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July 24, 2004



The Castle of Dr Brain by Sierra had a mechanism for doing this, I can't remember it exactly (I played it when I was a kid) but basically every puzzle in the game had a hint box that you could spend 'coins' on to get hints, and if you kept going it eventually just solved the puzzle for you. The downside: when you ended the game you couldn't get full points after spending the hint coins. (I think you also had to earn the hint coins by completing puzzles, so it would stink if you got to a SLE before earning enough coins to use the hint...)

I think the idea of having the hints available if you wanted is good, but make it hard to get to them (not real hard, but an 'are you sure?' or menu traversal, not just 'hit X for a hint', which you could do by accident... I hate doing things by accident which I didn't want to do >:(


I think you might have just hit on a way of stopping shelf moments. One caveat though, I find a lot of problems arise when the instructions [either manifest or emergent] are imprecise or misleading, in which case the player doesn't need a hint, just more lucidly concieved directives.


Basically what you're saying is that the player should always have something he can do to make tough parts of the game easier. But it doesn't always have to be hints or mission skips.

Maxis South's "Marble Drop" had a mechanism in the form of "wild" marbles that could match any color in the puzzle. You paid for them using points you'd scored by completing previous puzzles. So if you absolutely could not figure out a puzzle, you could just fill it up with wild marbles and be done with it.

In Final Fantasy games, you can mitigate bosses by levelling up - though I consider this an incredibly tedious gameplay mechanic, it DOES exist, and it means that you can overcome any boss in the game if you're willing to spend the time to do it. Games that don't have this ability (like Chrono Cross, where you can't level up by fighting battles over and over) tend to have shelf-level events (which Chrono Cross does - most players get stopped cold at the fight with Garai).

In Ratchet & Clank: Going Commando, I got stopped at the bridge on planet Snivelak, which is guarded by several tanks and tons of thugs. I eventually realized that I just wasn't going to be able to cross that bridge with my currrent character, so I left and fought in the arena for bolts and to upgrade my hitpoints and weapons. Then I bought a new set of armor, came back and owned the bridge. That's another right way to do it.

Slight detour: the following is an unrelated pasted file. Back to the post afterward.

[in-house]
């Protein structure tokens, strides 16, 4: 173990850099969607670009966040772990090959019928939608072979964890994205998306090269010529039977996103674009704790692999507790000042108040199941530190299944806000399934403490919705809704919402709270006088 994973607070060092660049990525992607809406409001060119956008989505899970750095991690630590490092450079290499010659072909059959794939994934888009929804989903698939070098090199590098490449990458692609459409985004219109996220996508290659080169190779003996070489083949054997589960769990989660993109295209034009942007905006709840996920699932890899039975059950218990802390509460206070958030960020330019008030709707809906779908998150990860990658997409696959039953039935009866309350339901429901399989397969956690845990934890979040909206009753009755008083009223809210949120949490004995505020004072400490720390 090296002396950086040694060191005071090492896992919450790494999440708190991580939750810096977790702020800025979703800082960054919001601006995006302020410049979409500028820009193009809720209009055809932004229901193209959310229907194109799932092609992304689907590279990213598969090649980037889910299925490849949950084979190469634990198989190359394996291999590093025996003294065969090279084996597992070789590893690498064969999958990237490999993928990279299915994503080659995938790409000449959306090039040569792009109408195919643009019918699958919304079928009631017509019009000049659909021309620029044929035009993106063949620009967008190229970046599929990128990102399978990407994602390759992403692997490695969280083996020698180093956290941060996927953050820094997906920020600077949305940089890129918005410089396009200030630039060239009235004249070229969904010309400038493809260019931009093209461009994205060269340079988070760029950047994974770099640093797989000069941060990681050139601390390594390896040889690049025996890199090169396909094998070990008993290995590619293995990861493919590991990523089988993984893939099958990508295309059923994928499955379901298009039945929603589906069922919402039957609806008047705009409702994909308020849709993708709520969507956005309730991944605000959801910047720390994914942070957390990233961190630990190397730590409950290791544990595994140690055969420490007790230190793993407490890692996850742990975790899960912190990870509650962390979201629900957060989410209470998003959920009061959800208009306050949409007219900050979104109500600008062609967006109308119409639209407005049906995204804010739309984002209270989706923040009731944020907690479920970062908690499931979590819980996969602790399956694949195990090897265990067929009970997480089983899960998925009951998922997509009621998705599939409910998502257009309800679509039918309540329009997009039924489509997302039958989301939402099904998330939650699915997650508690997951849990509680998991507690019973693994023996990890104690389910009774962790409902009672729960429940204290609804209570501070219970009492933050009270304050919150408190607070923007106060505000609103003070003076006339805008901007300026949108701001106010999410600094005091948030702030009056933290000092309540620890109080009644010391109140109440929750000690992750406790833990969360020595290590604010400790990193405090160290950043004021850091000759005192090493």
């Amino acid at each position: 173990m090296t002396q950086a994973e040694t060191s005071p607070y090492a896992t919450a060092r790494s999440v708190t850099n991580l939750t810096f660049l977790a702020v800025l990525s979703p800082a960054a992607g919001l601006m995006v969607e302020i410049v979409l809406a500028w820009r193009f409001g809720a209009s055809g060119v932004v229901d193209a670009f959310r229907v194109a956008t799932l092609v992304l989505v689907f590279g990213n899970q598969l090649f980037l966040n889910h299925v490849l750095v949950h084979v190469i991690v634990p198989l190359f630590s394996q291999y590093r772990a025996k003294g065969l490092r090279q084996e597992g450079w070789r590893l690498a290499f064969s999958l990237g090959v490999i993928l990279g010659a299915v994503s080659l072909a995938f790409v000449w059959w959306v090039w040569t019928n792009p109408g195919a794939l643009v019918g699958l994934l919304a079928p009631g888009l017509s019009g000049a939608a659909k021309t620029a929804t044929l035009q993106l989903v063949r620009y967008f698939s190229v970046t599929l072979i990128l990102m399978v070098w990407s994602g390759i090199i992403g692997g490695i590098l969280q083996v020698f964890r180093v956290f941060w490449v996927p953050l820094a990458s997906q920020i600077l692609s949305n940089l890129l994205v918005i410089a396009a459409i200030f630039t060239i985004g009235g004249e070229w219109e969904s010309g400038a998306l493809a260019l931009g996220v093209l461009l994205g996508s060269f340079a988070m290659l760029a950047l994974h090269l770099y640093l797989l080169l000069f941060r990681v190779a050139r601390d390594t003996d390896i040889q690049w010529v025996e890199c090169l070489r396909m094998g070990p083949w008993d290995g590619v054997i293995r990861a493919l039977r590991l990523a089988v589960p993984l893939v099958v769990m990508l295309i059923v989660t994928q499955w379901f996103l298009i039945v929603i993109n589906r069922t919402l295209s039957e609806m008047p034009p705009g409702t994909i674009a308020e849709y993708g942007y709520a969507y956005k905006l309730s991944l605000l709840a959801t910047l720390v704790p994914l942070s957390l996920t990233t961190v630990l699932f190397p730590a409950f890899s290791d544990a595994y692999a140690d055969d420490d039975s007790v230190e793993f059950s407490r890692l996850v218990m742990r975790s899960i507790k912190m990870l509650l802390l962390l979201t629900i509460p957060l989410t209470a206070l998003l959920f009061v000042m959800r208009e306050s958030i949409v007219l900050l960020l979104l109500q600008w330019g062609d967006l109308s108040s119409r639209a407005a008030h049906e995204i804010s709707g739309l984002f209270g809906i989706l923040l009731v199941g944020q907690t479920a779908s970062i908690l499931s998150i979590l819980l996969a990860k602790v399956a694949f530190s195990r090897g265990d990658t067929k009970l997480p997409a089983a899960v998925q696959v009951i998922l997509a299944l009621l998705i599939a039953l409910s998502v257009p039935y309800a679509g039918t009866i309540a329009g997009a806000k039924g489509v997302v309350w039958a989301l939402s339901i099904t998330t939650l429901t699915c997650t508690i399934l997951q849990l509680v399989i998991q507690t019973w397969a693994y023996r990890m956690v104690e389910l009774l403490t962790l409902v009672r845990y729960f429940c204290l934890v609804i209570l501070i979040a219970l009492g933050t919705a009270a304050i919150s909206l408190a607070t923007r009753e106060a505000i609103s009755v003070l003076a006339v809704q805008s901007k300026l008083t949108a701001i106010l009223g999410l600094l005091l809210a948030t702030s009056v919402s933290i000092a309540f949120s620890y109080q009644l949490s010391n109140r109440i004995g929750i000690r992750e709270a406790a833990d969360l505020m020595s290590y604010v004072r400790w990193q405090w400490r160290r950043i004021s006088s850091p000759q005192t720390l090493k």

But in Jak II, I encountered a shelf-level event with the "get the seal piece from the water slums" mission, an insanely difficult mission that takes aspects of the game away from you (all of a sudden there are no vehicles around and you can't use your hoverboard over the water any more) and forces you to complete that mission their way before you can do anything else in the game.

I guess what it boils down to is that for every game, different people are going to get hung up on different bits. So a smart designer will allow the player to substitute one aspect of the game that he is good at for another that he isn't good at (or simply doesn't like).

Tom Henderson

I saw an interesting implementation of this is the Gamecube only adult horror title "Eternal Darkness". It provided escalating in-game hints. For example, a early puzzle involves setting the hands of a granfather clock. If you mess with the clock but fail, then a ghostly voice starts giving you hints. I think something lights up on the clock still latter and finally the ghostly voice just flat out tells you the correct time (leaving out the "dumbass" tag I'd have put in).

It worked pretty well and was relativly subtle. Of course for some it would be too subtle.


It is very much like Sherlock Holmes! This is one of my favorite books and movies too ( http://rapid4me.com/?q=Sherlock+Holmes )!

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Jamie's Bragging Rights

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